Node.js

How to create files with Node.js  (write files)

April 13, 2022

How to create files with Node.js  (write files)

In this article you will learn how to create files with Node.js – using the File System library, in a simple and intuitive way.

create files with Node thumb

What’s up programmers, ok? Let’s learn more about Node and how to handle files with this technology!

What is FileSystem? 

The File System is a local module of Node.js, whose main objective is to perform operations with files and directories

That is: create, update, delete, rename and any other operation you can think of

We can use it as follows:

const fs = require('fs');

As said before, it is a local module, the characteristic of local modules is that you can call them in any file from your project.

They all come installed with Node.js, so you don’t have to worry about setup

After the import, as shown above, you are ready to use the File System

In addition, as a feature of Node, the methods of the FS library have a synchronous and asynchronous version.

In a way that the synchronous version will wait for all processes to be executed to execute the next line of code, the asynchronous version has the promise of non-blocking

This is nothing more than going to the next code line, waiting for the answer of these asynchronous calls

Let’s see these approaches in the method that writes files with Node.js, the writeFile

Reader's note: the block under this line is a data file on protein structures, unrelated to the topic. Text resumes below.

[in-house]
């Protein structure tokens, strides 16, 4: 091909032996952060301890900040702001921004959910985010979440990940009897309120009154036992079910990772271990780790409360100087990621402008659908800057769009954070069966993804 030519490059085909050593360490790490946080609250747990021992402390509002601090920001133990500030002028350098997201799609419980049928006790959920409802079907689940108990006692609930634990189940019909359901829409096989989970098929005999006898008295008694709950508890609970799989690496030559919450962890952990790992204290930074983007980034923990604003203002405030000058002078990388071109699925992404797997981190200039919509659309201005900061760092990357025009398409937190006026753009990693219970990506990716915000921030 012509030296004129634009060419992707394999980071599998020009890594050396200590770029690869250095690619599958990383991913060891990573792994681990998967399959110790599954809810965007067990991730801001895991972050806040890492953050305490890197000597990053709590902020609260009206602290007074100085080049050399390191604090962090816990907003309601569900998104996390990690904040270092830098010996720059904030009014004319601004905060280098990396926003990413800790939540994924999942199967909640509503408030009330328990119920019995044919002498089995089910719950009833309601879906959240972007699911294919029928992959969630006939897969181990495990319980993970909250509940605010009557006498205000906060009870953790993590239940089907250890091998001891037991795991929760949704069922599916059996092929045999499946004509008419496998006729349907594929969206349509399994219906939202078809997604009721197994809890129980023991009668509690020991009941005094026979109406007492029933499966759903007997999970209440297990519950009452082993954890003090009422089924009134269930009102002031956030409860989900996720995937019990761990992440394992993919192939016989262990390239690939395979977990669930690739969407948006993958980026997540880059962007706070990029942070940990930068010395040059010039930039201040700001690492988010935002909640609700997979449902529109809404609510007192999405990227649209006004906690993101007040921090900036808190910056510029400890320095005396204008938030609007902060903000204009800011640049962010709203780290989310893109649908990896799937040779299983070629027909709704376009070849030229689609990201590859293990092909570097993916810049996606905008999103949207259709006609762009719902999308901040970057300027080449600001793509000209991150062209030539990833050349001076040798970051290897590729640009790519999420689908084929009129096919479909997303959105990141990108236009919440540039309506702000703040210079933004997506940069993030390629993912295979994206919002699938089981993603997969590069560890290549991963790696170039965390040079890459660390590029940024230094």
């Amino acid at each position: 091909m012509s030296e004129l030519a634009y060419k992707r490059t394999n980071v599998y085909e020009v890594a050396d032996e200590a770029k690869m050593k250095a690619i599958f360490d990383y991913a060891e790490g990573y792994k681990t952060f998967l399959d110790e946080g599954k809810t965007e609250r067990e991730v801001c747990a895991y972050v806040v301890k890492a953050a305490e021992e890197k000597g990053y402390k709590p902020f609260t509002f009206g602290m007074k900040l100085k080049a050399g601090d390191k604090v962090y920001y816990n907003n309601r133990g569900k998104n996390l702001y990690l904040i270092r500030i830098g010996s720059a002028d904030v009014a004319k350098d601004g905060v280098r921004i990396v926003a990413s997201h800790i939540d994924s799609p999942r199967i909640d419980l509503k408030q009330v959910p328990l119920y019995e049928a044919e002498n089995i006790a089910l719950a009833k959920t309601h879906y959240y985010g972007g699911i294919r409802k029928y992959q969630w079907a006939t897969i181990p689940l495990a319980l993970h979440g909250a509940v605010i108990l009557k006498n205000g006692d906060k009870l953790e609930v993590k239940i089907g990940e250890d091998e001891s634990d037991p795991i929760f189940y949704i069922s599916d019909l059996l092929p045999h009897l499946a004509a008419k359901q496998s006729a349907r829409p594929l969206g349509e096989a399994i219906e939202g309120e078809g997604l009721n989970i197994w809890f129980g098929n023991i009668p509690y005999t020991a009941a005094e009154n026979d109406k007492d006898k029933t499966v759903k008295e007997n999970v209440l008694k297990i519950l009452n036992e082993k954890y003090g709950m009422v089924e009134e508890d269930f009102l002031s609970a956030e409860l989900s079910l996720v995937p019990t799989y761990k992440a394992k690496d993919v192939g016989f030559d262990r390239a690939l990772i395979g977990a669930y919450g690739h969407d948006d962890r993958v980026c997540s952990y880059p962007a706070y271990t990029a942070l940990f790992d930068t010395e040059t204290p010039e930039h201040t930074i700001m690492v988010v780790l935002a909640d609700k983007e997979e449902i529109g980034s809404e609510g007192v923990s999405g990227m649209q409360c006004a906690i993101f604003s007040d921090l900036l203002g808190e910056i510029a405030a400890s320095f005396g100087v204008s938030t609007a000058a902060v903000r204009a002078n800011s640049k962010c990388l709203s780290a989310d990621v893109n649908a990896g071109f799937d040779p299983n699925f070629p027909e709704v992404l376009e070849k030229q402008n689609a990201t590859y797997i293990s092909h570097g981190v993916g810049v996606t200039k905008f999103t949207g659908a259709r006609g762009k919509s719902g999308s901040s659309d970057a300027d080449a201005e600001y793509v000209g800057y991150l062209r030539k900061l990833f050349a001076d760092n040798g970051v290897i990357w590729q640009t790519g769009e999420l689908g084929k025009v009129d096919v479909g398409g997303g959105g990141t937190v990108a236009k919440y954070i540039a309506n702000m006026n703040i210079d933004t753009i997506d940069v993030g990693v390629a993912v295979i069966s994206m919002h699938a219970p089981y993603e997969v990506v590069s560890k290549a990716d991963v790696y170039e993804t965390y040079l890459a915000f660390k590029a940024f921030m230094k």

Note: you can see the complete File System documentation here.

How to create files with Node – writeFile

To create files with Node we will use the File System library, as mentioned, but more specifically its writeFile method

To use writeFile, do this:

const data = 'Testing file creation...';

fs.writeFile('file.txt', data, (err) => {
 if (err) throw err;
 console.log('O arquivo foi criado!');
});

This way is asynchronous, notice that we insert a function in the method, which is called a callback

This function will only be executed when the creation of the .txt file is performed or an error occurs in this process

Note: The callback function is a feature of asynchronous calls!

Returning to the method: the first argument we see in writeFile is the name of the file that will be created

We can also insert the path, that is, the path where the file will be

And the second argument is the content of the file, which we insert in the data variable, just a simple text to serve as an example

But you can create any file extension and also with any data structure, a .json file with a JSON structure is perfectly valid

Finally, we will have the callback function that will only be executed at the end of the method

See that we have an argument called err, this argument contains the error that can be generated if something fails to create the file, and by the “if” inside the callback, it will be automatically executed if there is something in this argument

If not, everything proceeds normally and the success message via console.log is posted to the user.

It’s important to mention that the callback is written with an arrow function, a feature of the ES6 version of JavaScript to write functions, if you want to know more about it, check our other article here.

Be careful!

According to the documentation itself, it is not safe to use writeFile several times in the same file without waiting for the callback